September 22, 2015, by Tim Radford
Melting permafrost has made this Alaskan road sink by 10 feet
Image: Dr John Cloud, NOAA, via Wikimedia Commons
If Arctic soils melt and release frozen carbon, the impact would cost almost half the world’s annual gross domestic product, researchers say.
LONDON, 22 September, 2015 – The melting permafrost in the Arctic could cost the world dearly. New research calculates that the economic damage that would flow from loss of permafrost and the increased emissions of greenhouse gases (GHGs) would add up to US$43 trillion.
This is very nearly the estimated combined gross domestic product last year of the US, China, Japan, Germany, the UK, France, and Brazil.
And, British and US scientists say, this would be in addition to at least $300 tn of economic damage linked to other consequences of climate change.
The attempt to put a cumulative economic value on natural changes in climate that have yet to happen is part of the bid to get governments to take climate change seriously. In the latest attempt to cost the impact of rising carbon dioxide levels in the atmosphere, and the continuous rise in global average temperatures, all as a consequence of fossil fuel combustion and other human action, the economist Chris Hope of the University of Cambridge and the polar expert Kevin Schaefer of the University of Colorado have turned their sights on the Arctic.
The Arctic is the fastest-warming region of the planet. It was once much warmer, and its now-frozen soils are home to huge quantities of vegetation that never had a chance to decompose.
The two scientists report in Nature Climate Change that if emissions of greenhouse gases continue to rise as they are doing now, the thaw of the permafrost and the loss of the ice caps could release 1,700 billion metric tons of carbon now locked in as frozen organic matter.
What would follow would include a higher chance of catastrophic floods, wind storms, heat waves and drought, the accelerated melting of the Greenland (and West Antarctic) ice sheets, rising sea levels, the loss of agricultural land and rising energy demand as more and more people began to depend on air conditioning.
So the total cost of permafrost thaw would be $43 tn, which is about half the annual global domestic product of the planet right now. The predicted total cost of climate change by 2200 could reach $369 tn, an increase of 13% on all calculations so far.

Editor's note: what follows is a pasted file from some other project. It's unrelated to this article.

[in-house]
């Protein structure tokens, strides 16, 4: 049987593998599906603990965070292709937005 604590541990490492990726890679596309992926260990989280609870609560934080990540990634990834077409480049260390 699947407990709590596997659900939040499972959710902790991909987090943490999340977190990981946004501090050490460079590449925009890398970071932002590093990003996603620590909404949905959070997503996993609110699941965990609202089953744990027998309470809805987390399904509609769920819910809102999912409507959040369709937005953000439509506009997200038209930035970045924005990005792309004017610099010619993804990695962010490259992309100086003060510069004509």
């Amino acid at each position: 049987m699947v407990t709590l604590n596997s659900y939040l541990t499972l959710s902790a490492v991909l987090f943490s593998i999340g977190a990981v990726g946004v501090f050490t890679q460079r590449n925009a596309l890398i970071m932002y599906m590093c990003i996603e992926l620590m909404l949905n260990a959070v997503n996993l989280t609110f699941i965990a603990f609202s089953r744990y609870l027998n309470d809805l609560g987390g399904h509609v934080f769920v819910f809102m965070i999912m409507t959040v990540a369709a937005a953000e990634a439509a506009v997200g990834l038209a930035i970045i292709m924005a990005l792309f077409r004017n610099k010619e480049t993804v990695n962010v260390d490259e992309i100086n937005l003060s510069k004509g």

Governments – and industry – have tended to resist steps such as a switch to renewable resources and greater care for the remaining forests, on the grounds that change on such a scale imposes economic costs. So estimates of the economic costs of climate change are part of an attempt to persuade nations that to do nothing would be far more expensive.
Researchers have tried to derive the true social costs of, for instance, fossil fuels and the economic setbacks associated with specific climate events such as heat waves in single countries, or even the possible costs in lives and income of multiple impacts across a continent.
Their conclusion: an extra $43 tn bill for inaction. An aggressive strategy to limit thaw in the permafrost, on the other hand, could save the world $37 tn.
The two scientists used a computer model to simulate the impacts of what is now known as the business-as-usual-scenario, in which the world goes on burning more and more fossil fuels, until the concentrations in the atmosphere of carbon dioxide reach 700 parts per million.
Right now, the concentration has just tipped 400 ppm. For most of human history, it has hovered around 270ppm.
“We want to use these models to help us make better decisions – linking scientific and economic models together is a way to help us do that,” said Dr Hope. “We need to estimate how much it will cost if we do nothing, how much it will cost if we do something, and how much we need to spend to cut back greenhouse gases.” – Climate News Network
Tim Radford, a founding editor of Climate News Network, worked for The Guardian for 32 years, for most of that time as science editor. He has been covering climate change since 1988.